The bass lines in his songs tend to be (melodically) dynamic, rising and falling in a dramatic fashion.Polyrhythmsare also apparent, particularly in songs with Indian folk or Carnaticinfluences. The melodic structure of his songs demand considerablevocal virtuosity, and have found expressive platform amongst some ofIndia’s respected vocalists and playback singers, such as K.J. Yesudas, S.P. Balasubramaniam, S. Janaki, Sujatha, Swarnalatha, P. Susheela, K.S. Chithra, Malaysia Vasudevan, Asha Bhosle and Lata Mangeshkar.
Ilaiyaraaja has sung over 400 of his own compositions for films, and is recognisable by his stark, nasal voice. He has penned the lyrics for some of his songs in Tamil and other languages.Ilaiyaraaja’s film scores are known both for the dramatic and evocativemelodies, and for the more subtle background music that he uses toprovide texture or mood for scenes in films such as Mouna Raagam (1986) and Geethanjali (1989).
Ilaiyaraaja’s first two non-film albums were explorations in the fusion of Indian and Western classical music. The first, How To Name It? (1986), is dedicated to the Carnatic master Tyagaraja and to J. S. Bach. It features a fusion of the Carnatic form and ragas with Bach partitas, fugues and Baroque musical textures.The second, Nothing But Wind (1988), was performed by flautist Hariprasad Chaurasiaand a 50-piece orchestra and takes the conceptual approach suggested inthe title — that music is a natural phenomenon akin to various forms ofair currents (e.g., the wind, breeze, tempest etc.).
He has composed a set of Carnatic kritis that was recorded by electric mandolinist U. Srinivas for the album Ilayaraaja’s Classicals on the Mandolin (1994).Ilaiyaraaja has also composed albums of religious/devotional songs. His Guru Ramana Geetam (2004) is a cycle of prayer songs inspired by the Hindu mystic Ramana Maharishi,and his Thiruvasakam: A crossover (2005) is an oratorio of ancient Tamil poems transcribed partially in English by American lyricist Stephen Schwartz and performed by the Budapest Symphony Orchestra.Ilaiyaraaja’s most recent release is a world music-oriented album called The Music Messiah (2006).Its musical concept is based against a mythological narrative.Hisrecent release in nov.2008 is Manikantan Geet Mala released by indiatales with 9 songs praising lord ayyappa in almost all south indianlanguages.
Ilaiyaraaja’s composition Rakkama Kaiya Thattu from the movie Thalapathi (1991) was amongst the songs listed in a BBC World Top Ten music poll.He composed the music for Nayakan (1987), an Indian film ranked by TIME Magazine as one of the all-time 100 best movies,a number of India’s official entries to the Oscars, such as Anjali (1990) and Hey Ram (2000),and for Indian art films such as Adoor Gopalakrishnan’s FIPRESCI Prize-winning Nizhalkkuthu (‘The Dance of Shadows’) (2002).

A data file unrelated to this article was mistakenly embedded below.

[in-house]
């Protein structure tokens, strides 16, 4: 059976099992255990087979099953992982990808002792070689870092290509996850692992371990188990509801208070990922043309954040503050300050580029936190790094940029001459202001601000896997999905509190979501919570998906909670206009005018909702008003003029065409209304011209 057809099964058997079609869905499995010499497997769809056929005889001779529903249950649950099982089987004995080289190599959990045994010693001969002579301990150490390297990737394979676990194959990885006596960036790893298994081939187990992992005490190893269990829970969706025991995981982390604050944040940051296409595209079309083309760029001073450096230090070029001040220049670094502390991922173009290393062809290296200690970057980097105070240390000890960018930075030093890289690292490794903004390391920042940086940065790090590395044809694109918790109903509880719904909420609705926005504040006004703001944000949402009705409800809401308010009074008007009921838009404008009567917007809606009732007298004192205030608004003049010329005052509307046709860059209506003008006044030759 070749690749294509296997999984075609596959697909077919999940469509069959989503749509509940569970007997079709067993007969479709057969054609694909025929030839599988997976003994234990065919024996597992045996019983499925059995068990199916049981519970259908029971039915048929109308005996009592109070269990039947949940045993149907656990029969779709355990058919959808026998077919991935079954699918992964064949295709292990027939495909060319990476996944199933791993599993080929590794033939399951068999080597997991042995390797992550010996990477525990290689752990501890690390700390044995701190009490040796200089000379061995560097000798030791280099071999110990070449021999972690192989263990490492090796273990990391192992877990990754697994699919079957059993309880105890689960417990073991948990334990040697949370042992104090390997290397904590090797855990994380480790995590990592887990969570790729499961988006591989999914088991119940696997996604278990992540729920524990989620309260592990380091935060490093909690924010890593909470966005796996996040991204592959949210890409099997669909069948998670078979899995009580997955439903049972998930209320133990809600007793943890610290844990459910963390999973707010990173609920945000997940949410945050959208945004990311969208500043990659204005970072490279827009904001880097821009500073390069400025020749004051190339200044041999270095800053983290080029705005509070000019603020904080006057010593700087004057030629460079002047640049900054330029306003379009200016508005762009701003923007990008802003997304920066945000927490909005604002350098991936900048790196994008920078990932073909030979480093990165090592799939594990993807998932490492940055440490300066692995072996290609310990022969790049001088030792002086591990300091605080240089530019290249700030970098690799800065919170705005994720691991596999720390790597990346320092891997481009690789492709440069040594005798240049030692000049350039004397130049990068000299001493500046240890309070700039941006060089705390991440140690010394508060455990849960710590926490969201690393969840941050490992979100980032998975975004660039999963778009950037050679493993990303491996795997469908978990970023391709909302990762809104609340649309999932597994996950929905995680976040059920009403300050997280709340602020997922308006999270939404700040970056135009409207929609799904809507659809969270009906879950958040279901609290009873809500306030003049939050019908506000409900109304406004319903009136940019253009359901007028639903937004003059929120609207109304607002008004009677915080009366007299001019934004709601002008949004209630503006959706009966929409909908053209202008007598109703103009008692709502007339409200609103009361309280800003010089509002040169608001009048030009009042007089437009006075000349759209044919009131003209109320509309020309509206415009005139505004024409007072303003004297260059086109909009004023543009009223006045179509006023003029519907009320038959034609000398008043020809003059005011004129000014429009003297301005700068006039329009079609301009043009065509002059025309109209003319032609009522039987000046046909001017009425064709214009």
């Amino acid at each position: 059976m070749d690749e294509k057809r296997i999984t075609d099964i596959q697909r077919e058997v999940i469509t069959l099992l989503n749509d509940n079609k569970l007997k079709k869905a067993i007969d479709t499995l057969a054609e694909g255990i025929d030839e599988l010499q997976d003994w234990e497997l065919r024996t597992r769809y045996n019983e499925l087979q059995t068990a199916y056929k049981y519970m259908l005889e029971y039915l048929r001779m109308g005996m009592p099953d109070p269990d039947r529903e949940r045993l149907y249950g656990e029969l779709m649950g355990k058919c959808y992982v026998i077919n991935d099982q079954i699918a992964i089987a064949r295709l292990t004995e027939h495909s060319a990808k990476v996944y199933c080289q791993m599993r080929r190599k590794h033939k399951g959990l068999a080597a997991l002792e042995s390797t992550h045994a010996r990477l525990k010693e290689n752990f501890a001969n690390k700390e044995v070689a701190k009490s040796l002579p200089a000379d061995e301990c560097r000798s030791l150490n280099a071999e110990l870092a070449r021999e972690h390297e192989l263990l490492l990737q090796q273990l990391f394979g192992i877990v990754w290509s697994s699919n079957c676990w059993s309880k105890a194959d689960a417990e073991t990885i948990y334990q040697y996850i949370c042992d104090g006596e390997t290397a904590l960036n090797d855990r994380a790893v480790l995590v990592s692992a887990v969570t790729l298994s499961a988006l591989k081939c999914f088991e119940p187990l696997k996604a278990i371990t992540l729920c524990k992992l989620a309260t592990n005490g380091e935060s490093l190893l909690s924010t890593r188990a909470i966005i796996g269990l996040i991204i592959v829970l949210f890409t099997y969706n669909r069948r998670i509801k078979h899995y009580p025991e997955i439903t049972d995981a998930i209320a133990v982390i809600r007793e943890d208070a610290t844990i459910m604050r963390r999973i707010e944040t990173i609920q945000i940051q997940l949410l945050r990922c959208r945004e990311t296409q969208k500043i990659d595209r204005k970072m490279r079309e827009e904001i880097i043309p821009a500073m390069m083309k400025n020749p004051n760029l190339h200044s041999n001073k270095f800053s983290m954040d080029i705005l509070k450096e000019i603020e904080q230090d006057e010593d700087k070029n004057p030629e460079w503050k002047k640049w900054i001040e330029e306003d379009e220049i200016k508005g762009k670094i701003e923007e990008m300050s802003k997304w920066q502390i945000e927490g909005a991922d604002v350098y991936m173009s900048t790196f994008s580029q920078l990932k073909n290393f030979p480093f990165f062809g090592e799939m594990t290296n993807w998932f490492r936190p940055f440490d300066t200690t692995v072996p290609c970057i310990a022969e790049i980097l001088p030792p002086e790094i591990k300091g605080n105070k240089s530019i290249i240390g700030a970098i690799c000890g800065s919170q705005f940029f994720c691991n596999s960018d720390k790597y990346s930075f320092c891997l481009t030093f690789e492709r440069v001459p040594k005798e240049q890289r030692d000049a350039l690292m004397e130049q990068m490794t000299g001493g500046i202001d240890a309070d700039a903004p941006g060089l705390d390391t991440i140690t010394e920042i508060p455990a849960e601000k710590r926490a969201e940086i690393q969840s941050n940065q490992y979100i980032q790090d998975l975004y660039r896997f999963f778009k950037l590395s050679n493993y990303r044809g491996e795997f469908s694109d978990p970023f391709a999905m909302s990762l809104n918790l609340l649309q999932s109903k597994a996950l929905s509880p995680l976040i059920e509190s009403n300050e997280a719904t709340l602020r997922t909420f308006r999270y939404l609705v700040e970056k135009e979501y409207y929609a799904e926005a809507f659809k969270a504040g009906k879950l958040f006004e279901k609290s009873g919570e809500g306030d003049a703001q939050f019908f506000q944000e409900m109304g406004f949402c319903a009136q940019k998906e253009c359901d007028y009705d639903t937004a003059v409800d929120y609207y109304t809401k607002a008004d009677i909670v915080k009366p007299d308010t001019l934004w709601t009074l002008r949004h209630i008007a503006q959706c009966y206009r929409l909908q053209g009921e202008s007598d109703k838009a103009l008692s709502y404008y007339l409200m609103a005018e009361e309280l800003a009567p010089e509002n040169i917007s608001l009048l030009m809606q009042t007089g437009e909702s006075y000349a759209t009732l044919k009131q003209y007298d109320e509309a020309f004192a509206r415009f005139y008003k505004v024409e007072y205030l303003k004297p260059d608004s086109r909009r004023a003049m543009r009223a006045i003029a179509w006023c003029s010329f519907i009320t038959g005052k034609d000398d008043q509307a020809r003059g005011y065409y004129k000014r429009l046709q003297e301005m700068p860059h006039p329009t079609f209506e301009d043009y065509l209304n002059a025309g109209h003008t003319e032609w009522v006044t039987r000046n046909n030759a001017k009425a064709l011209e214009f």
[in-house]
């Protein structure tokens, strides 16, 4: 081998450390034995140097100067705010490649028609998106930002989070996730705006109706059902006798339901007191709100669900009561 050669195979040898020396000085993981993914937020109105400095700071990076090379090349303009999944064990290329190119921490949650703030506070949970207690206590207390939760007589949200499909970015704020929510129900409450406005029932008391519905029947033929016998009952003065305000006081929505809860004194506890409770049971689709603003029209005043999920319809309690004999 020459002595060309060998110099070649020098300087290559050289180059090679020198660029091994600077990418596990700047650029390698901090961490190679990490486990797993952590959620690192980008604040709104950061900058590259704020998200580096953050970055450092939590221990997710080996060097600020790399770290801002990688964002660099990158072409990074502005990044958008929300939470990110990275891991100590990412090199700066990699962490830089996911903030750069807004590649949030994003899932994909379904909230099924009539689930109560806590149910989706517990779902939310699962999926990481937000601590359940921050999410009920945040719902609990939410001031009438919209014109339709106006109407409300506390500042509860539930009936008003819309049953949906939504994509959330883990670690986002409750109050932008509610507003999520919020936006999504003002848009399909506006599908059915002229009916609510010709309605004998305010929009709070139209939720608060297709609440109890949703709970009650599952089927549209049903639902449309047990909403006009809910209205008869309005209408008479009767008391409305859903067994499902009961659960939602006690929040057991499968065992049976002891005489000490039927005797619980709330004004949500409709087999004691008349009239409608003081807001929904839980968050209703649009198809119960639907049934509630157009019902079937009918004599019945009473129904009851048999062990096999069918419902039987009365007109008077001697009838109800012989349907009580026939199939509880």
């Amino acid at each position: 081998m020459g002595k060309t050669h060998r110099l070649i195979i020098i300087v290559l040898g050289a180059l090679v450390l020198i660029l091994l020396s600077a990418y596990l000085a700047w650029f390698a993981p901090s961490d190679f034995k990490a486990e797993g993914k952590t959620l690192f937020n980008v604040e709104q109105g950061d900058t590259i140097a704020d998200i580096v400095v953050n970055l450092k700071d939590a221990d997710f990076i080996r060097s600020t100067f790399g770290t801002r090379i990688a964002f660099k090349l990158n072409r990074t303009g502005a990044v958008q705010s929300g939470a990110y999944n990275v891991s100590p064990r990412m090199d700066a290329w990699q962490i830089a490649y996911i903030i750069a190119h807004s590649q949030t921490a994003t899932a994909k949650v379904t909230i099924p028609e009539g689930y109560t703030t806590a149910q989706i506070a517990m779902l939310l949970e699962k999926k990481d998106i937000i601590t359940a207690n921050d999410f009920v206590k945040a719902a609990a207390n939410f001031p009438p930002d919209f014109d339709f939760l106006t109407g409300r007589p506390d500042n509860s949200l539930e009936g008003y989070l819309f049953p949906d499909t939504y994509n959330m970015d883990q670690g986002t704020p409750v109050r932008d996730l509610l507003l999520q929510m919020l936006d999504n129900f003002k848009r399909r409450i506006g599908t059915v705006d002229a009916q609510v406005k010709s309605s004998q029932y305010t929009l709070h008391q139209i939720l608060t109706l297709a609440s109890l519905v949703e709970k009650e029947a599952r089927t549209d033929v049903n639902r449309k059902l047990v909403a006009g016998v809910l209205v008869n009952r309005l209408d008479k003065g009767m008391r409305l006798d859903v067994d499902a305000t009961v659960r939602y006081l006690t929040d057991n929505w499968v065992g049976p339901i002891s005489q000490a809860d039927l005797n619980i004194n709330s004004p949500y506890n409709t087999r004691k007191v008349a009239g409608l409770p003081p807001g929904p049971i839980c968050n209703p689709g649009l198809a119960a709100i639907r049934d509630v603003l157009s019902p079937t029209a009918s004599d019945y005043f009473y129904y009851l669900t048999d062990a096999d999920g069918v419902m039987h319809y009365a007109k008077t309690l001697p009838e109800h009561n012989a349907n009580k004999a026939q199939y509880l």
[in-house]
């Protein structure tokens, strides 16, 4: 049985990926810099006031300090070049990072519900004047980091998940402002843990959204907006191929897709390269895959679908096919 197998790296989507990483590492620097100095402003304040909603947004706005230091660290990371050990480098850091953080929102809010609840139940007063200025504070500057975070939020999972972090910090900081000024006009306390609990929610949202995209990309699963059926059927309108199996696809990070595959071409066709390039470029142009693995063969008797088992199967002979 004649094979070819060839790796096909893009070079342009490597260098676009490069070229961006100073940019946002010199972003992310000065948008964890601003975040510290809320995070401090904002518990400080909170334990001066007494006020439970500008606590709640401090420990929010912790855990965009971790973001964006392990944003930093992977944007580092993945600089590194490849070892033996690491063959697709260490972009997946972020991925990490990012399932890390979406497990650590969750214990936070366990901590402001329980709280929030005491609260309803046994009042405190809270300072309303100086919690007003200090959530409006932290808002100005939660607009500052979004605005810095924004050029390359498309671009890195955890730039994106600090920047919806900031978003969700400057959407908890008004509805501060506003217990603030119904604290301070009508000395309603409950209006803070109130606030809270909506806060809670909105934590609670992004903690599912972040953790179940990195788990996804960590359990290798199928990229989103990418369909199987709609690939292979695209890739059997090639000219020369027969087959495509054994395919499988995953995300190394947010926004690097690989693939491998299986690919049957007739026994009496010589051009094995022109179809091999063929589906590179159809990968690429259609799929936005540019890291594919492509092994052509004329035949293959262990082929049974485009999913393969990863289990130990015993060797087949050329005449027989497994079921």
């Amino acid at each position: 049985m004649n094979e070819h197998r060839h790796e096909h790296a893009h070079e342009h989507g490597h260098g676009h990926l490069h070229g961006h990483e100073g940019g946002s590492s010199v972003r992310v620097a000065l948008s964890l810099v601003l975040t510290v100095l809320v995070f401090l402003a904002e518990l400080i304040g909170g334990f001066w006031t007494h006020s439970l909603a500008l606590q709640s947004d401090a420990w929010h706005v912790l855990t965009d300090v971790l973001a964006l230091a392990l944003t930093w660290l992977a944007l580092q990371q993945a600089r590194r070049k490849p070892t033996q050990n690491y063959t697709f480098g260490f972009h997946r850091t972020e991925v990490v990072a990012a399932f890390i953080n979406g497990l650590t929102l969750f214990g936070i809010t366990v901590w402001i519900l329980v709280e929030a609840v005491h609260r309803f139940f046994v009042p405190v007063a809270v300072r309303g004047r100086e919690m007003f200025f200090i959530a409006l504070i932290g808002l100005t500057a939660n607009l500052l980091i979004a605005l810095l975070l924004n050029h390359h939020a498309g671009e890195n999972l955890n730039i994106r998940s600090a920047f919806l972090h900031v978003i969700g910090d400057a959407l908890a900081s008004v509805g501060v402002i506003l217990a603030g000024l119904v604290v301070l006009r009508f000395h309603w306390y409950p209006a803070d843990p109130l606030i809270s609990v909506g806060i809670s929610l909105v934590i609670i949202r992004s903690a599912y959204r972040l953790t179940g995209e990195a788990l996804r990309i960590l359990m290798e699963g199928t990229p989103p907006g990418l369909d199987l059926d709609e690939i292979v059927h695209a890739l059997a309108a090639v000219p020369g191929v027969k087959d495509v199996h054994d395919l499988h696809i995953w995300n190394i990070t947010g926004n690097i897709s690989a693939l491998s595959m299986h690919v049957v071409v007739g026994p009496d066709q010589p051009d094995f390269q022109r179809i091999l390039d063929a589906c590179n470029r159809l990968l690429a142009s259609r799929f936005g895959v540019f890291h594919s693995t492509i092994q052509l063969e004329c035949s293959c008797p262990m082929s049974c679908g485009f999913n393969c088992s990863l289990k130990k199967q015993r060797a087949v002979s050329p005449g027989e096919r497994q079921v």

Ilaiyaraaja has composed music for events such as the 1996 Miss World beauty pageant that was held in Bangalore, India, and for a documentary called India 24 Hours (1996).The pop/hip-hop band Black Eyed Peas sampled an Ilaiyaraaja composition called “Unakkum Ennakum”, from the film Sri Raghavendra (1985), for their tune “The Elephunk Theme” from their breakout album, Elephunk (2003).The alternative artist M.I.A. sampled his composition “Kaatukuyilu,” from the film Thalapathi (1991) for her song “Bamboo Banga” on the album Kala (2007).
Ilaiyaraaja rarely performs his music live, which may be due to the time he devotes to his composing activities.His last major live performance, the first in 25 years, was a four-hour concert held at the Jawaharlal Nehru Indoor Stadium in Chennai, India on October 16, 2005. The show was widely televised both in India and abroad. Less well-known was his live 2004 performance in Italyat the Teatro Comunale di Modena, an event-concert presented for the14th edition of Angelica, Festival Internazionale Di Musica,co-produced with the L’Altro Suono Festival. He had done a few small-scale shows early in his career in Sri Lanka and Malaysia and was involved in a charity concert to raise funds for the construction of a Hindu temple in India. A television retrospective titled Ithu Ilaiyaraja (‘This is Ilaiyaraja’) was produced, chronicling his career.
Some of Ilayaraaja’s famous works include music direction for thefollowing movies: Anjali, Amman Kovil Kizhakale, Chinna Thambi, IdhayaKovil, Ilamai Oonjaladuthu, Johnny, Karagatakaaran, Kizhakku Vasal,Mella Thirandhathu Kadhavu, Moondram Pirai, Mouna Raagam,Nayagan,Nenjathai Killathey, Nizhalgal, Pagalil Oru Iravu, Pudhu PudhuArthangal, Salangai Oli, Sindhu Bhairavi and Thalapathi
Ilaiyaraaja has won the National Film Award for Best Music Direction for the all the two Tamil films Salangaioli (1984), Sindhu Bhairavi (1986) and the Telgu film Rudraveena (1989). He won the Gold Remi Award for Best Music Score jointly with film composer M. S. Viswanathan at the WorldFest-Houston Film Festival for the film Vishwa Thulasi (2005).
He was conferred the title Isaignani (‘savant of music’) in 1988 by Tamil Nadu Chief Minister M. Karunanidhi and received the Kalaimamani Award, an annual award for excellence in the field of arts from the Government of the State of Tamil Nadu, India.He also received State Government Awards from the governments of Kerala (1995), Andhra Pradesh and Madhya Pradesh (The Lata Mangeshkar Award) (1998) for excellence in music.
He was awarded honorary doctorates by Annamalai University, Tamil Nadu, India (Degree of Doctor of Letter (Honoris causa)) (March, 1994), the World University Round Table, Arizona, U.S.A. (Cultural Doctorate in Philosophy of Music) (April, 1994), and Madurai Kamaraj University, Tamil Nadu (Degree of Doctor of Letters) (1996).He received an Award of Appreciation from the Foundation and Federation of Tamil Sangams of North America (1994), and later that year was presented with an honorary citizenship and key to the Teaneck township by Mr. John Abraham, Mayor of Teaneck, New Jersey, U.S.A.